I dug a little deeper and from what I was reading, many people were happy with their remanufactured inks. I had also heard about others taking their empty cartridges to places like Walgreens and Costco to refill their inks. “Could the printer actually accept these?” I thought.
Since we are members at Costco, I thought I’d check ’em out first to see what the price would be to have them refill ours. First thing I did was checked to see if they refilled mine – and lo and behold, they did.
I really thought this was a fair deal and I soon found myself grabbing my empty cartridges and hoping in the car, on my way to Costco.
I got there after they had just opened up and the attendant at the photo desk saw me with my baggie and had me out the door in no time, saying my refills would be ready in about 45 minutes (for most folks, they can just do their shopping and by the time they’re done, so are the inks). I asked the lady at the counter if people often experience problems with the refills, and she indicated they didn’t and that my cartridge in particular was one of the best for refills.
When I came back to get my refills the total was $30.54 ($10.18 per cartridge). I felt like I had gotten a fair deal and essentially paid half of what I would have had I shopped at the retail stores.
We’ve been using the cartridges for several weeks now and haven’t experienced any issues. The only thing you’ll likely encounter is that the printer won’t recognize the refilled cartridge, and display a message on the user-interface. You just bypass this message and it soon accepts them.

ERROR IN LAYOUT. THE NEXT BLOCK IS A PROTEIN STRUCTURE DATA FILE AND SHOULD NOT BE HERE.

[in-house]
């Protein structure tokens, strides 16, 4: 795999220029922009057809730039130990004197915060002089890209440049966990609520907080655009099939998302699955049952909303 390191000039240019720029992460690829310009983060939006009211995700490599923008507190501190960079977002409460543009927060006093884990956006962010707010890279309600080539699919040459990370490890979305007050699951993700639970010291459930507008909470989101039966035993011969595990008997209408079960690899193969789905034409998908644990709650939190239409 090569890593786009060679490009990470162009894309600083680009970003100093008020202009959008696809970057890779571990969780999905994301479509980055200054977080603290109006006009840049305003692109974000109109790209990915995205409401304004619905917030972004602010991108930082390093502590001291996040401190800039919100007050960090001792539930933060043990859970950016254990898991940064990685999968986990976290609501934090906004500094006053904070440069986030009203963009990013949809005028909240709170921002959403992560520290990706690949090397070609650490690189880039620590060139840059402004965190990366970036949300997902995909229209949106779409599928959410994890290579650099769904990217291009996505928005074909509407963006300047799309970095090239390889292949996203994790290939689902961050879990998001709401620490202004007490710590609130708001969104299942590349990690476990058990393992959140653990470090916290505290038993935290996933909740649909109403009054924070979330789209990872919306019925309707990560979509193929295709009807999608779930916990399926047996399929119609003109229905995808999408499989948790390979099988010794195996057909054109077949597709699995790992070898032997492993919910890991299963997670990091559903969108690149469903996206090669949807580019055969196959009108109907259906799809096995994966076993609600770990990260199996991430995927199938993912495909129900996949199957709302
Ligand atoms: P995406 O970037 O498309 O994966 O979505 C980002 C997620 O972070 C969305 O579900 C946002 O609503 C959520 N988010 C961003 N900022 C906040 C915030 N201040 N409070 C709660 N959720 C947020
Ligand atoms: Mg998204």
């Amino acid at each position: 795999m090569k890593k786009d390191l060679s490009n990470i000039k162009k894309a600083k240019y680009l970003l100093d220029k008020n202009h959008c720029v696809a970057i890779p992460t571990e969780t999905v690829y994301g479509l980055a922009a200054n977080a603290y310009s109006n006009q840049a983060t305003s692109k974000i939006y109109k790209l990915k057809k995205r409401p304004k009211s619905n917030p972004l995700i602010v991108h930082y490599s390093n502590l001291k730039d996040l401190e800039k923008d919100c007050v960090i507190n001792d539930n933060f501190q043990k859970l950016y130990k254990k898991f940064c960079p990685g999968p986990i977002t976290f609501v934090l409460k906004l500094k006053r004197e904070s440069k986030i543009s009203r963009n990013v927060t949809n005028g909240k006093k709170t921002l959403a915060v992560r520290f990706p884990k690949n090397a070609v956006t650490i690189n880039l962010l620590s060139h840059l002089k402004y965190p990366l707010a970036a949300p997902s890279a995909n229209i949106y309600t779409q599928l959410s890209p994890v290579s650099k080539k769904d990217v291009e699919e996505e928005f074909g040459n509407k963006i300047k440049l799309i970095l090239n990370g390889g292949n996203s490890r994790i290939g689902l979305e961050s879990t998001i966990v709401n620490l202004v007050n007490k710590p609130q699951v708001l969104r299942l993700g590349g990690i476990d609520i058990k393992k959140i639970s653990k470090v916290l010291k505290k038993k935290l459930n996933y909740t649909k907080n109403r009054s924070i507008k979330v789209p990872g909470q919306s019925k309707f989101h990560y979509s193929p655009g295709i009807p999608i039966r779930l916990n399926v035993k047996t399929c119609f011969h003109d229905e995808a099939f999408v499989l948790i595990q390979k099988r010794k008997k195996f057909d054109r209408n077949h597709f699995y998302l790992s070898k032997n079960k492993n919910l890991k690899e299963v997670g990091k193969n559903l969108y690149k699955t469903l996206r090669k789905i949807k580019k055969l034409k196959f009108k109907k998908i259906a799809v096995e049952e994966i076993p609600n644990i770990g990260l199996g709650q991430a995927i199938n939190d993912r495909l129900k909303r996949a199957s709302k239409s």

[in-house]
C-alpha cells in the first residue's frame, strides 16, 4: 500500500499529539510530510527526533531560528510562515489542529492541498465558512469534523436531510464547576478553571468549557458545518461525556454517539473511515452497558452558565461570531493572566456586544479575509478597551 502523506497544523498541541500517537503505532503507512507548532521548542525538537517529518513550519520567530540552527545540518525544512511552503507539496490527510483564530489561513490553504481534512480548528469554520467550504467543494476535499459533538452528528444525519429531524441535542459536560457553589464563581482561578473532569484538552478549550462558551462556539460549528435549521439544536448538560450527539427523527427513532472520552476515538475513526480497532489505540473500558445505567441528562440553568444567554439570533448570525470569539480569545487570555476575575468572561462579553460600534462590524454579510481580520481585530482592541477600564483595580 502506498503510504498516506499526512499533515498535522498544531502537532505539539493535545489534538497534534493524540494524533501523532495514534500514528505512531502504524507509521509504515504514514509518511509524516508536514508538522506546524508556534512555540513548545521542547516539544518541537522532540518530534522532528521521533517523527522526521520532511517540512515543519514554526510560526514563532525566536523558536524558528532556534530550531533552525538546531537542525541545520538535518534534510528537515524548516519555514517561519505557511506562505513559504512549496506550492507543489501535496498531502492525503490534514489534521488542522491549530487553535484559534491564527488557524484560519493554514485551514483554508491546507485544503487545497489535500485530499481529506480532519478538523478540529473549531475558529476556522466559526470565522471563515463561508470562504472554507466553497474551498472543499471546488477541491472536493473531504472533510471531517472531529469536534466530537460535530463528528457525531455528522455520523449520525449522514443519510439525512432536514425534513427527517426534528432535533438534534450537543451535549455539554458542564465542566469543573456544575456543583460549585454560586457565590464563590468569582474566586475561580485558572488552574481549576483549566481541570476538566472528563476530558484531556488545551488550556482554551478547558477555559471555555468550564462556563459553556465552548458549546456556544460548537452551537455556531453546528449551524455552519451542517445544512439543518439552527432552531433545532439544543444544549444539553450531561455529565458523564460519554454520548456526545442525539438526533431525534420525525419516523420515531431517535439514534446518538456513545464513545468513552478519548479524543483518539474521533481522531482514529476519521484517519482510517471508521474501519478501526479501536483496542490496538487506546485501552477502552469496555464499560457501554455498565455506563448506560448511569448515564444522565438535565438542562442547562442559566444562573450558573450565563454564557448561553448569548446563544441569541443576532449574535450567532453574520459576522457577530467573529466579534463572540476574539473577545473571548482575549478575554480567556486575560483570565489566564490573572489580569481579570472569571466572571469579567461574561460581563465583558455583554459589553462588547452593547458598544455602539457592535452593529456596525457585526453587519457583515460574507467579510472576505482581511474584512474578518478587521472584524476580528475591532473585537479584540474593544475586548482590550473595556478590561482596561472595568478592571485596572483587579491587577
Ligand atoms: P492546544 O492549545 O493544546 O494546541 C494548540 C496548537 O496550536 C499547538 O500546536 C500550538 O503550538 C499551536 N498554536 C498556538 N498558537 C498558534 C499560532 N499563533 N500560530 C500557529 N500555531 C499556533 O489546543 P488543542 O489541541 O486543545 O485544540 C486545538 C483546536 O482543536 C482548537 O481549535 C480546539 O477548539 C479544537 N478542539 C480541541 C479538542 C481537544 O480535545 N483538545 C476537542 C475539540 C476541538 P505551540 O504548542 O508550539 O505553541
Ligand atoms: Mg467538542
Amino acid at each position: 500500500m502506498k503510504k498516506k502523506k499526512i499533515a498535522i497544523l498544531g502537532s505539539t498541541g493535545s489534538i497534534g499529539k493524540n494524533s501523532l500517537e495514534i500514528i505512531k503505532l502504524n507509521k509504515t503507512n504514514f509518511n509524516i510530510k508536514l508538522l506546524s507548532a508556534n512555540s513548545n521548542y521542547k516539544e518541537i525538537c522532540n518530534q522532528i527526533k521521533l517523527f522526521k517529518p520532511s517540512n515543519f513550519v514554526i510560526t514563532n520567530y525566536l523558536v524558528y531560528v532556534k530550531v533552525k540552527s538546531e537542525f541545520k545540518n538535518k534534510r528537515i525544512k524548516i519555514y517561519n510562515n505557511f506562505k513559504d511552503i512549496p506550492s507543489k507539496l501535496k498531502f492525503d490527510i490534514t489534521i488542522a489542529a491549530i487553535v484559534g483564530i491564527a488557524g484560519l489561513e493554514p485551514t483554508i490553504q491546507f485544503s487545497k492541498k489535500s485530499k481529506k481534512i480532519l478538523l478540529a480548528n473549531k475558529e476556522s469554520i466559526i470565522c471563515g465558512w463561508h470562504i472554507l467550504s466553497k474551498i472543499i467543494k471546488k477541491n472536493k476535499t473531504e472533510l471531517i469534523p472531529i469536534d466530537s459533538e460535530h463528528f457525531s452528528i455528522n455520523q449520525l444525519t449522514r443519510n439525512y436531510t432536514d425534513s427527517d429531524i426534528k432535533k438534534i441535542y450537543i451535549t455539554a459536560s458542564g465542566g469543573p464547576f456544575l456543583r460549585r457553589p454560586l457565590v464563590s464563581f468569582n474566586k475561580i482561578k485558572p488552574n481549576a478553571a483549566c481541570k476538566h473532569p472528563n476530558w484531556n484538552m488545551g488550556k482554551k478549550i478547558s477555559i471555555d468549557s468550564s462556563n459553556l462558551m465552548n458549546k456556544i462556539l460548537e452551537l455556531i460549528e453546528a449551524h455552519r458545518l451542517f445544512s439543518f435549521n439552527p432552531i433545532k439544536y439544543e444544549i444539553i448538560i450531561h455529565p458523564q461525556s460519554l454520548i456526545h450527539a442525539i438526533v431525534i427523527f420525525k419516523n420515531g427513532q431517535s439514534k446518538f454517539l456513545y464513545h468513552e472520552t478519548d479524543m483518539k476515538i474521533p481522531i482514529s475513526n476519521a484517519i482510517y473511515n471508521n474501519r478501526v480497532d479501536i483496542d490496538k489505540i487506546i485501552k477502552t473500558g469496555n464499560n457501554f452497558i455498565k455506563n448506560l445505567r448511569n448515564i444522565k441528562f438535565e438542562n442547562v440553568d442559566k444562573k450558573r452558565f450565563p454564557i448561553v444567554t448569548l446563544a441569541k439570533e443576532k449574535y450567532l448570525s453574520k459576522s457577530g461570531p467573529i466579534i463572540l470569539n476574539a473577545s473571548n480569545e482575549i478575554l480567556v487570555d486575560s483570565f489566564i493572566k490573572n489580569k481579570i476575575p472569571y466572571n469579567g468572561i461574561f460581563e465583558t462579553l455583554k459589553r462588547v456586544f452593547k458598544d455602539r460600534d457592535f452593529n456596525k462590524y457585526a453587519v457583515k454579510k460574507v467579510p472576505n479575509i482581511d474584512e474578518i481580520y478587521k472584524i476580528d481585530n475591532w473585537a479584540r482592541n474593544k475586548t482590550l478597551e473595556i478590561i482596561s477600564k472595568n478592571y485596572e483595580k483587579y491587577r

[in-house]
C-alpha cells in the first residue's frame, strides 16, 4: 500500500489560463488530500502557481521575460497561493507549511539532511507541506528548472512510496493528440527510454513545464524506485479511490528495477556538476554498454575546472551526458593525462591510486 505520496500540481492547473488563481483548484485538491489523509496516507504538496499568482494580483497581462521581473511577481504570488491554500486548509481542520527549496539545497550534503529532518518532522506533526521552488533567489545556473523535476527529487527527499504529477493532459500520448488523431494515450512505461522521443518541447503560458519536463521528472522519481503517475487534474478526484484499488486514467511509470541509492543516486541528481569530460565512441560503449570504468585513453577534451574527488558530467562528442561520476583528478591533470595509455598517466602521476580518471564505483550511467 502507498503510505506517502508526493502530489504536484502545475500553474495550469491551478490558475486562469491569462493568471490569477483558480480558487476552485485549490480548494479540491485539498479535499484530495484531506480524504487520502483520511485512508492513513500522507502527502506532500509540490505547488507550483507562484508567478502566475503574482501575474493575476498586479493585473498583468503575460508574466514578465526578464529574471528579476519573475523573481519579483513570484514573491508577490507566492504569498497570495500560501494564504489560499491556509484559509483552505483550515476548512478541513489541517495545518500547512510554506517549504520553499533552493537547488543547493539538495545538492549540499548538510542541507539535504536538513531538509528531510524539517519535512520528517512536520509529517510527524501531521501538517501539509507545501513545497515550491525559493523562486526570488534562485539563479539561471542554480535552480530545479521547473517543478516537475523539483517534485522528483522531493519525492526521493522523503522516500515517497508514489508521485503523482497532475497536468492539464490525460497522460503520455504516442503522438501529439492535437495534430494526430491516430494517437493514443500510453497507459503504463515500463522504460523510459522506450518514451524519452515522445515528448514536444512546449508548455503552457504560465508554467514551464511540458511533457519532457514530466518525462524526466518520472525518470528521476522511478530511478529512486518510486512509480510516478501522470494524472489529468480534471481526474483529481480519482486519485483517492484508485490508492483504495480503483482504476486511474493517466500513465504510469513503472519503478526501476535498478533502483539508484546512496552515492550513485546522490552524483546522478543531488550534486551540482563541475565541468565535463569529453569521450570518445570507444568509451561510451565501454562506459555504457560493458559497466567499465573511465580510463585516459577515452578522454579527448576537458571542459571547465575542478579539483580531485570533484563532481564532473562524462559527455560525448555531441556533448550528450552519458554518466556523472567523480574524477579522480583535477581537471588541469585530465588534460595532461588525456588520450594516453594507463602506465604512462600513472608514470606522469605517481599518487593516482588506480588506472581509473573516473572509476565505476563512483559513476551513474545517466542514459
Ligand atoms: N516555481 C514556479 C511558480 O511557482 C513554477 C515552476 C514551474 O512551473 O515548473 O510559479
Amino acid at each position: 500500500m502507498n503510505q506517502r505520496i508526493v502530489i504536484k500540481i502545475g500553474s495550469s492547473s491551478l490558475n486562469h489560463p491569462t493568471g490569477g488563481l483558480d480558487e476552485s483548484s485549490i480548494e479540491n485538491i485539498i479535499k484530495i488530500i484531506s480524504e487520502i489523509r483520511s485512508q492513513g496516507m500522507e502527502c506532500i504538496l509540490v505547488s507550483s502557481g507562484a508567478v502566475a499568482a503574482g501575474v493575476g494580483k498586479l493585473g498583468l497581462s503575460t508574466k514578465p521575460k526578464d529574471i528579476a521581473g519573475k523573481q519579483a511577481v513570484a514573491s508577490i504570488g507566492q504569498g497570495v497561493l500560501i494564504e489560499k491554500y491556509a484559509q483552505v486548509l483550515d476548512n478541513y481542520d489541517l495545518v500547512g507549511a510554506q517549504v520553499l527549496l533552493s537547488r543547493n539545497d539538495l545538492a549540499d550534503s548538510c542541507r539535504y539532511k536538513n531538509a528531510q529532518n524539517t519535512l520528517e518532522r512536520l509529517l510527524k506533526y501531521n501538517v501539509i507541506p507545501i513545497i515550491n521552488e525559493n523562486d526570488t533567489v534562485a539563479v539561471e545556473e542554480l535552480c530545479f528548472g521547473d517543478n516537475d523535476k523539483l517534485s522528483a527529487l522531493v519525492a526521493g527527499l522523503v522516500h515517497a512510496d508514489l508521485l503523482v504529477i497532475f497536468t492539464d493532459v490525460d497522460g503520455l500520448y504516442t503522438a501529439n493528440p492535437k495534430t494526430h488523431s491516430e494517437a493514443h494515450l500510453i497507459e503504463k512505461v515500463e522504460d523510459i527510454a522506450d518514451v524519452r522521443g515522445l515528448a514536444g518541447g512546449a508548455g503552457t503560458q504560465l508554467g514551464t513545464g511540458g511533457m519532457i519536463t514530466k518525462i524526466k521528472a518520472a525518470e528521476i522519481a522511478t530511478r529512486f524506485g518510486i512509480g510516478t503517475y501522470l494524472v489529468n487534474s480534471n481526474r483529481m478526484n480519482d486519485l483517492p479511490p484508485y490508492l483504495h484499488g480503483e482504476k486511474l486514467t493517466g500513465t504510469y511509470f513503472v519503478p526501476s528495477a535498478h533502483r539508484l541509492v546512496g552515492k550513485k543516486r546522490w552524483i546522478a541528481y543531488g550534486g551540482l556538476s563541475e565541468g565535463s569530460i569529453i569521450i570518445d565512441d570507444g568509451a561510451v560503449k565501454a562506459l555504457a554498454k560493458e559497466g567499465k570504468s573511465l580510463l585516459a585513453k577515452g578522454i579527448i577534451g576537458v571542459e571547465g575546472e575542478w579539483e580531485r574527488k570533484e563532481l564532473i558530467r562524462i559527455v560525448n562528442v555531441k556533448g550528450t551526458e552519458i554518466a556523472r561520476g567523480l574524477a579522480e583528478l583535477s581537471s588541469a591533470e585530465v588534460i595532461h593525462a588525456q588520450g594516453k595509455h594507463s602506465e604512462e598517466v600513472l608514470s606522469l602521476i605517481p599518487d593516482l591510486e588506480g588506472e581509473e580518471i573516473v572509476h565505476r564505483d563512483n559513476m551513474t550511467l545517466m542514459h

All this got to thinking what else could I be buying off-brand replacements for? I think we get so tied in to that we need to purchase the “name-brand” refills / filters / or spares otherwise it may break. But all of that is a great marketing ploy put together by the manufacturers to get us to spend a little more than we have to. Often these off-brands, are just as good.
Of course, Costco and other retailers (like Walgreens) aren’t the only places you can get refills OR remanufacturered cartridges.
Please let us know how else you save on printer refills!
Update 12/19/2016: Now a few months removed from this post and having used the Costco refurbished inks in my HP OfficeJet Pro 8600, I might advise you against using any refurbished ink in your printers. My refurb’ed ink has now gone try and I am getting printer error issues. This could be a common issue with refill ink, so that is something to consider. But even after tonight when I went to the nearby OfficeDepot store where I was about to buy their generic brand for the HP, the associate gave me a good lecturing to not buy the off-brand for the printer saying he sees all sorts of people who choose it only to come back complaining how it ruined their printers, and ask for them to fix em. This stinks, because refurbished inks are a lot less expensive – and for the most part – have worked fine for me during this trial. Just a word of caution if you do decide to go with a refurbished ink.